C. Sparse coarse hair and thin desquamation.
D. Swelling and pain over long bones.
E. Anorexia, headache and papilledema.
• Recommended daily allowances:
A. 1000 UG retinol for adult male.
B. 1300 UG retinol for lactating mother and 800 UG retinol for adult female.
2. Vitamin D: it is called the anti-rachitic vitamin.
A. D2 which is prepared by ultraviolet rays.
B. D3 which is the anima form of Vitamin D. It is produced in the skin by the ultraviolet light exposure at special wavelength.
A. Dietary sources: only animal sources like egg yolk, liver, sardine and salmon.
B. Non-dietary sources:
▪ Ultraviolet radiation of skin.
▪ Fortified foods.
▪ Cod liver oil.
• Physiological role:
A. promotion of absorption of ingested calcium and phosphorus from the intestine.
B. Phosphorus re-absorption in the renal tubule.
C. Utilization and retention of calcium and phosphorus in the body.
• Clinical effects:
B. Secondary hyperparathyroidism.
C. Bone malformations and disorders.
A. Anorexia, nausea, vomiting and diarrhea.
B. Weakness, drowsiness, headache and loss of weight.
C. Metastatic calcifications of renal and vascular structures.
• Recommended daily allowance:
Infants, children, pregnant women and lactating mothers need 400 IU per day.
Why is it so important to know all the information about vitamins? Well, the answer consists of three parts.
The first part is the health of our children especially during the growth years when they need balanced diet to make them grow properly.
The second part is our own health especially pregnant women and lactating mothers.
The third part is the health of our whole community that needs healthy, productive, active members.
The Ultimate Guide to Understand Energy Yielder Foods
It is not a common topic to talk about energy yet it is important to understand it well. This guide will simplify the basic information you need to know about energy so let’s start directly.
• Why providing your body with energy is important?
The metabolism of dietary fats, carbohydrates and proteins provides the body with energy, which is utilized for:
1) Performing mechanical work.
2) Functional activities of the organs.
3) Liberation of heat and maintenance of body temperature.
• Caloric value of food:
A kilocalorie is a unit used to measure the amount of energy available from foods.
• One gram of carbohydrate provides the body with 4 calories.
• One gram of protein provides the body with 4 calories.
• One gram of fat provides the body with 9 calories.
• What do you need to know about Carbohydrates?
1) Sources of carbohydrates:
All are of plant origin except lactose which you can find in milk sugar and glycogen which are considered as animal starch.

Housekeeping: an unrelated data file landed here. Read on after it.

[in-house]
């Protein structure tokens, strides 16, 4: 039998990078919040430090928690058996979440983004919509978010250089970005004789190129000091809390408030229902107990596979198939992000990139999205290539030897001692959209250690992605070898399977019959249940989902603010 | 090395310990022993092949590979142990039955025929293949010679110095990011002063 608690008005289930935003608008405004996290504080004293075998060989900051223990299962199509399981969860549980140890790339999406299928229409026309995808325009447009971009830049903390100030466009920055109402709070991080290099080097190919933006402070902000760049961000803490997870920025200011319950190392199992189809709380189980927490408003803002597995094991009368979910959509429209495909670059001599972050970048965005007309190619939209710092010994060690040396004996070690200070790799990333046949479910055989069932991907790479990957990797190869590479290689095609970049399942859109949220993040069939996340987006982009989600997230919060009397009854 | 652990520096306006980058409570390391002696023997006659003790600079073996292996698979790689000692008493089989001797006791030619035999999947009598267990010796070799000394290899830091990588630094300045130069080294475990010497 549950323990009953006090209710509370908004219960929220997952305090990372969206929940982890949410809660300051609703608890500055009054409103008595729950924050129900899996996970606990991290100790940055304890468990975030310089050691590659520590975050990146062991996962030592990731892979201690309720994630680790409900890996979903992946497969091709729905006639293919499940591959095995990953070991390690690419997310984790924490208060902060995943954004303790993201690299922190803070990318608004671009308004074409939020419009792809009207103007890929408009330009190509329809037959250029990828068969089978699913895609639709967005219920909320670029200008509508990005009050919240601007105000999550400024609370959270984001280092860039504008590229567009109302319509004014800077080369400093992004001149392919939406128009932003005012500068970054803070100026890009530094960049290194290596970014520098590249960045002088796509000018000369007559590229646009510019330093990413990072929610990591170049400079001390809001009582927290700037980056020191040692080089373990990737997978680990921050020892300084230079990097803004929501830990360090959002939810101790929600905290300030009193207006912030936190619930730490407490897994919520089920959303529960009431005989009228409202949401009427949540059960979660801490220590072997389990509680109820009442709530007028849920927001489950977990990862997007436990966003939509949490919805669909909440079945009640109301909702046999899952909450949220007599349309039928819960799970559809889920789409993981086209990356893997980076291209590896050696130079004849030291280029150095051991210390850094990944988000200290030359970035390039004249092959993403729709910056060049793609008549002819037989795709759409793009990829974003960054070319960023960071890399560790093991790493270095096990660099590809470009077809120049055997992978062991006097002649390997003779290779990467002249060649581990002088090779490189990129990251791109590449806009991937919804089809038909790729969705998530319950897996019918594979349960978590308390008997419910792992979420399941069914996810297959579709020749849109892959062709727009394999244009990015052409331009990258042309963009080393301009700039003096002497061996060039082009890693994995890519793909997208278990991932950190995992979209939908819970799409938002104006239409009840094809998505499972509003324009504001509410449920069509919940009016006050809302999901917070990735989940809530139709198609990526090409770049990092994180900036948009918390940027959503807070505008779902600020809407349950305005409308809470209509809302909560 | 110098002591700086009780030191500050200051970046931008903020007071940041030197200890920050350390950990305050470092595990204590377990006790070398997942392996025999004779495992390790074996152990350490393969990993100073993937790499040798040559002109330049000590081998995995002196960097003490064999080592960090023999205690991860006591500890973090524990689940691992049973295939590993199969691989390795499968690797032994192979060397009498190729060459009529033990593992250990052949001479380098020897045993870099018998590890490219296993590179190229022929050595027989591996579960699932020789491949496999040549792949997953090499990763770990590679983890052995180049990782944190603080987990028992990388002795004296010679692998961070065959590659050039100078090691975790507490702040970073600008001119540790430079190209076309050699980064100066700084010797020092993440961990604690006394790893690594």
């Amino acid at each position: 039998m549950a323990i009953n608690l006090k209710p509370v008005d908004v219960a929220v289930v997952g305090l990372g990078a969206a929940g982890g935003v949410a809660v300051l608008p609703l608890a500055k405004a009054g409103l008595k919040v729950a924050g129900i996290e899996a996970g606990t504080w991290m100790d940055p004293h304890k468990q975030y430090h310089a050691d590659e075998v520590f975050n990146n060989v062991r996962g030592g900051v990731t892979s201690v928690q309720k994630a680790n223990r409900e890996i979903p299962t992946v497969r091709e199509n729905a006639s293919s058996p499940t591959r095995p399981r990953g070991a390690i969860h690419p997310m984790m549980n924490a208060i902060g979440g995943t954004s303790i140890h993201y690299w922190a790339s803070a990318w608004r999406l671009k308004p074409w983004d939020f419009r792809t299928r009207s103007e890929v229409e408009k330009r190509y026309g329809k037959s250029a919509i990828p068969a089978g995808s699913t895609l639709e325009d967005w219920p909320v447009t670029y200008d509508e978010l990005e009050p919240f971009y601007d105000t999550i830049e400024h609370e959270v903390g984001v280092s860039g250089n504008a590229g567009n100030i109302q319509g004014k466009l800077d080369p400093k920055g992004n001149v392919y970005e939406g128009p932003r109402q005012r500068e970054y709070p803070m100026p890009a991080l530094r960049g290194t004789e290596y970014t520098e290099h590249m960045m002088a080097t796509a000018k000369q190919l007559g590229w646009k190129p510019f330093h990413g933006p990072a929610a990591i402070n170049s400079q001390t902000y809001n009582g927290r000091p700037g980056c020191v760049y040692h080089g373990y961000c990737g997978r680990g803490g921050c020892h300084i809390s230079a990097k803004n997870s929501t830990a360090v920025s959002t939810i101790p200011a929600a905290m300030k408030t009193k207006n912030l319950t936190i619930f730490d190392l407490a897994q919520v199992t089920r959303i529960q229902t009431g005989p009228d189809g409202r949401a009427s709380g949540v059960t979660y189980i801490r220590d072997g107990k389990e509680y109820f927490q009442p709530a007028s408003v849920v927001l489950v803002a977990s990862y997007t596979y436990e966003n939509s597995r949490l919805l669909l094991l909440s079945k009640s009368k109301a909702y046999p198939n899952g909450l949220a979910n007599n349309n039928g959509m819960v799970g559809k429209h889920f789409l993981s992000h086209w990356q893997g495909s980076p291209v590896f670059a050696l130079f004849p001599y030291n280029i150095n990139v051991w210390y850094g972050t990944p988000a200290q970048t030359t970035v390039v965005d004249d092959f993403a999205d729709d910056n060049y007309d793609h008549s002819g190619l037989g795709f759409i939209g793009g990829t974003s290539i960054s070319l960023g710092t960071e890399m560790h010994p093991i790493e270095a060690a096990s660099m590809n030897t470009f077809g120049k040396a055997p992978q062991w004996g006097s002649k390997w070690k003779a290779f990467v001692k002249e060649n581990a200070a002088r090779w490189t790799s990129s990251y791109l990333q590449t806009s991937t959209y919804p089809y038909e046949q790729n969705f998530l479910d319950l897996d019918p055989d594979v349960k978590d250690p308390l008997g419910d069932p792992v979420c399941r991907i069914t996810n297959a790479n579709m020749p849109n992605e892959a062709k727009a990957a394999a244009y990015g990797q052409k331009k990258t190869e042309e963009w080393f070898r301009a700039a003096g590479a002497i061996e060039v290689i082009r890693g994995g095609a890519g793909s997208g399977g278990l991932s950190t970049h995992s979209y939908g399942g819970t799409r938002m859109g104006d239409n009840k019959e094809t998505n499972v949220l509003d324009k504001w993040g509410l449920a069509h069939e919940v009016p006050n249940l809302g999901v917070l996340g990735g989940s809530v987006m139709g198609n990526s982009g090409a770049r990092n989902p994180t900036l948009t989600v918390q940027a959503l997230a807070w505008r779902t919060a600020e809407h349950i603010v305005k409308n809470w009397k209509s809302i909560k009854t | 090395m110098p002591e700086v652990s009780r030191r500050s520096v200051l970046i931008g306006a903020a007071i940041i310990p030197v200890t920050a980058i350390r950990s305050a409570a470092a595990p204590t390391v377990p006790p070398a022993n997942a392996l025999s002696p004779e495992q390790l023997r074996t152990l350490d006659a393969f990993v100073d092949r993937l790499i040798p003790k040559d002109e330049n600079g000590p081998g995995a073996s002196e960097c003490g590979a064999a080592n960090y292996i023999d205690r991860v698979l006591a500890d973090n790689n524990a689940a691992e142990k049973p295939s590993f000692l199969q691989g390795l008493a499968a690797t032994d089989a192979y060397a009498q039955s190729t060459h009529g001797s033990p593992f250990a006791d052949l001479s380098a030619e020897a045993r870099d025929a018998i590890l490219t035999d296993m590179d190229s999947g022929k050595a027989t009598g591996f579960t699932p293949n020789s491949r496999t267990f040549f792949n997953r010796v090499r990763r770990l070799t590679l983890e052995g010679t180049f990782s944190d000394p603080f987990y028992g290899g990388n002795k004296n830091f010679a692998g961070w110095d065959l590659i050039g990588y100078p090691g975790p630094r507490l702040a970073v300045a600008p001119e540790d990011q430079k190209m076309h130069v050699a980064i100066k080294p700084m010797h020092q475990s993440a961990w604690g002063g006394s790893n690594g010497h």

2) Function of Carbohydrates:
They give the great part of the body energy.
3) The recommended intake of carbohydrates:
There is no fixed dietary allowance. It represents about 50% to 60% of energy intake in a balanced diet.
4) Disorders of dietary carbohydrates:
▪ Increased intake will lead to obesity with high risks of coronary heart disease and hyperlipidaemia especially if refined sugar intake.
▪ Decreased intake will lead to increase combustion of fat which will increase ketone bodies and lead to acidosis and protein to get more energy which will affect the muscles and the body organs badly.
• What do you need to know about Fat?
1) Sources of fat: ▪ Animal fat: mostly saturated fatty acids like full cream milk, egg yolk and fatty meat.
▪ Vegetable oils: predominant unsaturated fatty acids like sesame, olive and soybean oils.
▪ Margarine: vegetable fat transformed from liquid to solid from through hydrogenation.
2) Function of fat:
▪ Source of energy as 1 gram fat gives 9 calories.
▪ It is a carrier for fat soluble vitamins.
▪ It increases palatability of diet.
▪ Fat supports organs and viscera.
3) The recommended intake of fat:
It varies according to the season and food habits but it should range from 30 to 35% in a balanced diet.
4) Disorders of dietary fats:
Fat increases low density lipoprotein (LDL) and decreases high density lipoprotein (HDL) and this may increase the danger of atherosclerosis and hypertension.
• Measurement of energy expenditure:
The total amount of energy requirements includes:
1) Basal metabolic rate:
BMR is the energy expenditure of a fasting individual at complete rest. It represents the energy of the basal metabolism for the activity of the vital organs (circulation, respiration, digestion, maintenance of muscle tone and so on) and the maintenance of the body temperature.
2) Specific dynamic action:
The energy for stimulating effect of food on basal metabolism; this reduces the total energy needs about 10% of the basal metabolic rate for person.
Well, this is the simplest guide to fully understand energy. Understanding it well will help you making balanced meals.